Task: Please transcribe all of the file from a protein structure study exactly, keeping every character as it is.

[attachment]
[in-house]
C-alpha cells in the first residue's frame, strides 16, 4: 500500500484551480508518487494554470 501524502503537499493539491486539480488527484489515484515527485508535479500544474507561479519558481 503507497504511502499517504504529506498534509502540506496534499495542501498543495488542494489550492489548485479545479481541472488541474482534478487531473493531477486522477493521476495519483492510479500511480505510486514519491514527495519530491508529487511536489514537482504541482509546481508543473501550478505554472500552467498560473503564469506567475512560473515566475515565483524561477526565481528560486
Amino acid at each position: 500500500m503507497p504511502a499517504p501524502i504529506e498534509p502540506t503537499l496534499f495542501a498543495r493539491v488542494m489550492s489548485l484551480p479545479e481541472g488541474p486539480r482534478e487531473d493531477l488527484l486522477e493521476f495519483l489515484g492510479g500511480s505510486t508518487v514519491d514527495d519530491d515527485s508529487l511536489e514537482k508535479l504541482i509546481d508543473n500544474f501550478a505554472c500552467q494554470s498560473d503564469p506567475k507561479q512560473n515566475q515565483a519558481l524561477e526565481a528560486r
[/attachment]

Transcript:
[in-house]
C-alpha cells in the first residue's frame, strides 16, 4: 500500500484551480508518487494554470 501524502503537499493539491486539480488527484489515484515527485508535479500544474507561479519558481 503507497504511502499517504504529506498534509502540506496534499495542501498543495488542494489550492489548485479545479481541472488541474482534478487531473493531477486522477493521476495519483492510479500511480505510486514519491514527495519530491508529487511536489514537482504541482509546481508543473501550478505554472500552467498560473503564469506567475512560473515566475515565483524561477526565481528560486
Amino acid at each position: 500500500m503507497p504511502a499517504p501524502i504529506e498534509p502540506t503537499l496534499f495542501a498543495r493539491v488542494m489550492s489548485l484551480p479545479e481541472g488541474p486539480r482534478e487531473d493531477l488527484l486522477e493521476f495519483l489515484g492510479g500511480s505510486t508518487v514519491d514527495d519530491d515527485s508529487l511536489e514537482k508535479l504541482i509546481d508543473n500544474f501550478a505554472c500552467q494554470s498560473d503564469p506567475k507561479q512560473n515566475q515565483a519558481l524561477e526565481a528560486r